Keeping track of NHL uniforms, which Uni Watchcovered Wednesday, is simple enough if you apply yourself to the task. But keeping track of goalie pads, blockers and catching mitts — arguably the most visually distinctive aspect of the sport — is a lot trickier. There’s no central registry, no official team or league style guides, and the goalies are constantly changing their gear.

Fortunately, Uni Watch reader Tyler Hull works for Bauer, and as part of his job, he keeps track of what goalies are wearing. So if you’ve never devoted much thought to goalie pads yourself, don’t sweat it — Hull has already done most of the thinking for you.

“Goalies mainly chose their pads based on their style of play,” Hull explains. “It’s the only sports equipment I can think of that’s based on the athlete’s style. I know baseball players use different gloves, but that’s more for position than style. Look at the pads we offer at Bauer. On the far left is the Vapor X:60, which has knee rolls and is a little softer and more flexible — good for goalies who play more of a stand-up or hybrid style, because they move around more and want that flexibility. On the far right is the Supreme 100, which is flat with less side roll, for butterfly goalies. The flat, hard pad helps them maintain the butterfly and covers more space down low. The red and black pads in the middle are our Reflex line, for goalies who like the mixture of a flat base with some give.”

Continue reading article…

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The Conversation

I’ve had this article in my archives for years but can’t remember where it came from. I like it because it really speaks in the “internet” language.

The Conversation

So, a conversation has begun. This is still a new medium. Communication channels are re-aligning. People are discovering new ways to hear and be heard and the space between the two actions is getting shorter and smaller.

Markets are getting smarter – smarter than you think.

Most corporations, on the other hand, are dumbing down in the name of smartening up.

Looking for the one-liner and the killer application that will take them to the top. Flipping out over trying to keep up with the Dow-Joneses. Relying on technology to take them into the future. They speak in a one-directional, this-is-what-we-know, aren’t-we-clever tone.

Same old tactics, same old hooks; possessed of a growing ability to take the same old same old into people’s lives in new ways.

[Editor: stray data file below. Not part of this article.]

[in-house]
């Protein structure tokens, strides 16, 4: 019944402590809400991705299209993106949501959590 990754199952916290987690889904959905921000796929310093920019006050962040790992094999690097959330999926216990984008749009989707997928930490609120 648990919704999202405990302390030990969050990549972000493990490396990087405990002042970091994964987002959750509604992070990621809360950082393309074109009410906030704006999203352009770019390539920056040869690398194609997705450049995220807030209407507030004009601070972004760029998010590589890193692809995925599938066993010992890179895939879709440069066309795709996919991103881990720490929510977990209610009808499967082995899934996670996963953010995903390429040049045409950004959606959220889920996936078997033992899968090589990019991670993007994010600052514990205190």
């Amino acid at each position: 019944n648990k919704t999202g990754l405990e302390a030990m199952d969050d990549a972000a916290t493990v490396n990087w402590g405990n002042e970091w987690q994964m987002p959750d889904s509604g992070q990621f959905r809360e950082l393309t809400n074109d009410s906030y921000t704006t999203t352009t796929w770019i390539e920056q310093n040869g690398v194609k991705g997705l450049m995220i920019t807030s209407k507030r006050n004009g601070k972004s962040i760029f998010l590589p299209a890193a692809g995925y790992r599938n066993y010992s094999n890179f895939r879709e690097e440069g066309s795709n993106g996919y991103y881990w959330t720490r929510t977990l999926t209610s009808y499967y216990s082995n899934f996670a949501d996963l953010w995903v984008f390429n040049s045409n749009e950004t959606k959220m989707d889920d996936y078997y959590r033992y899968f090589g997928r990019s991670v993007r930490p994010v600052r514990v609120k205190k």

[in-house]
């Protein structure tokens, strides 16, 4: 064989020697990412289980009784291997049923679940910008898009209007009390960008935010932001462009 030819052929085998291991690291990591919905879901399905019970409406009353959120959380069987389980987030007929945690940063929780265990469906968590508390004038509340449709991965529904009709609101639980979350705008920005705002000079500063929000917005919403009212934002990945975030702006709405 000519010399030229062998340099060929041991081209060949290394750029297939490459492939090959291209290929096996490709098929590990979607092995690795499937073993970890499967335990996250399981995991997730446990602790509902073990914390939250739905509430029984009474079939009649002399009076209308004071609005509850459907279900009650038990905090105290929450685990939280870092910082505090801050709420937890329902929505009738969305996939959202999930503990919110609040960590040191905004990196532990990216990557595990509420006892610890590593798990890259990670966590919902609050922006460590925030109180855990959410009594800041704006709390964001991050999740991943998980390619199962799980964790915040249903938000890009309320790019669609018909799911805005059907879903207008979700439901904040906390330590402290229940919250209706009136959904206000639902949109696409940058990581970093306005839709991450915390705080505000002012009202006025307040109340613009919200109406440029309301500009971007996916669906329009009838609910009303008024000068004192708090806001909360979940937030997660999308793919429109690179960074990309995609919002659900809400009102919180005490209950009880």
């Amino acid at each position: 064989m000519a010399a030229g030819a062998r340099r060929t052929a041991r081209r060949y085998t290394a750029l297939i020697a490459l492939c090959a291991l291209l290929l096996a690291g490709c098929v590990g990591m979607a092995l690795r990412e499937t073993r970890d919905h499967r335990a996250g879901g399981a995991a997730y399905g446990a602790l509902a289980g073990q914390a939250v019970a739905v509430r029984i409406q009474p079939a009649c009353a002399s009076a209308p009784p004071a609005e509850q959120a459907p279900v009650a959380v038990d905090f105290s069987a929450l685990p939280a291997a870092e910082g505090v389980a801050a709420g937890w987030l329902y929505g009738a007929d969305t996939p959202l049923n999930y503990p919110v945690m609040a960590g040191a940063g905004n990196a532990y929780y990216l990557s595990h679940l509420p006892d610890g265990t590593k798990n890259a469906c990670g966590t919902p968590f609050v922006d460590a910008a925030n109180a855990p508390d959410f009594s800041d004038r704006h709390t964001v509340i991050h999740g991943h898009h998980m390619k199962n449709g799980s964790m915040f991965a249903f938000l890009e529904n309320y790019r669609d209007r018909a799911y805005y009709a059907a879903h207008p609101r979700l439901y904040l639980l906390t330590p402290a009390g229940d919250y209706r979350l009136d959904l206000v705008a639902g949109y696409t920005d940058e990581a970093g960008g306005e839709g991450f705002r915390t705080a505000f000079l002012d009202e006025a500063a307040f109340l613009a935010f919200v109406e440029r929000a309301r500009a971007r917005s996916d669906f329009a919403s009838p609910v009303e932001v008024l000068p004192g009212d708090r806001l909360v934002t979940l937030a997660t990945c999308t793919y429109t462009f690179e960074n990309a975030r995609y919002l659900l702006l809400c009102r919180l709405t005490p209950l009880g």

But that’s not a conversation.

Conversations are the oldest interactive medium in the world and they function on one thing alone; two-way communication. It’s no surprise that markets are skeptical.

So, you have a choice. Same old actions. Same old results. Regardless of the medium. OR No More Same Old Same Old. You choose.

Alright, you’ve chosen… What happens next… How do you make it work…. And, equally important, how do we?

This kind of interaction is tactile and fragile; and if someone on the team, somewhere along the way doesn’t get it… it’s game over – the market knows and loses trust.

So what do you do? You think. You decide. You do. You conceive it and you birth it. From start to finish.

You deal with the fact that sometimes groundbreaking work isn’t always slick, edgy, and full of bells and whistles. But sometimes it is. That’s not what people need every time.

Sometimes they just need information, sometimes they need to be convinced, sometimes they just need to be connected.

Sometimes they don’t need at all; they want… and you must make something worth wanting.

That’s why you continue looking for chances to create fresh, shiny, full of bells and whistles things but you keep your wits about you and you look to the needs of the user.

Great ideas are great because they are do-able, make-able, attainable, effective, dead on or simply imaginable.

Sometimes you need straight, sometimes you need straight out of this world; but you always need to be smart and creative and you have to have the experience to draw on.

You think. You do. From beginning to end.

How do you do it? You live it. You imagine it. You build it. You don’t do something just because everyone else is. You dissent. You discern. You embrace. You ask the right questions, you check the right boxes, you take an idea and you roll it out across technologies you have mastered. And then you make new boxes. You own your market and every channel in it. You hire the best and the brightest and you set them up in teams that can solve the problems.

You take a good idea and you take it to the street.

You don’t repeat yourself and you don’t fall in love with the vision of the day.

There, we’ve got the exchange going. We’ve started the conversation… the rest is here if you need to know more… strategy, technology, creativity, intelligence.

We think. We do. We succeed. For you.

And if you don’t use our expertise all the way through the process of think and do… we all lose something. Some of us like to believe it’s about purity; but it’s really about credibility and results.

Any problem, any platform, any time. It’s all in the way we think about it.

Do you think?

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Website Design – DuaneWoods.com

Website Design - DuaneWoods.com

In the summer of 2008, I designed my brother’s professional website. He’s a videographer and editor and wanted a site relating to film/tv. He is also very technical and familiar with various lighting rigs and cameras. So I combined the two ideas using concrete lights and cables with the “filmic” background to give the appearance of Northern Lights we saw so much back home in Manitoba.

He uses a Mac, therefore the Coverflow navigation was a perfect fit for his website. It is easy to use and expandable to display more movie clips in the future.

Visit Duane’s Website at http://www.duanewoods.com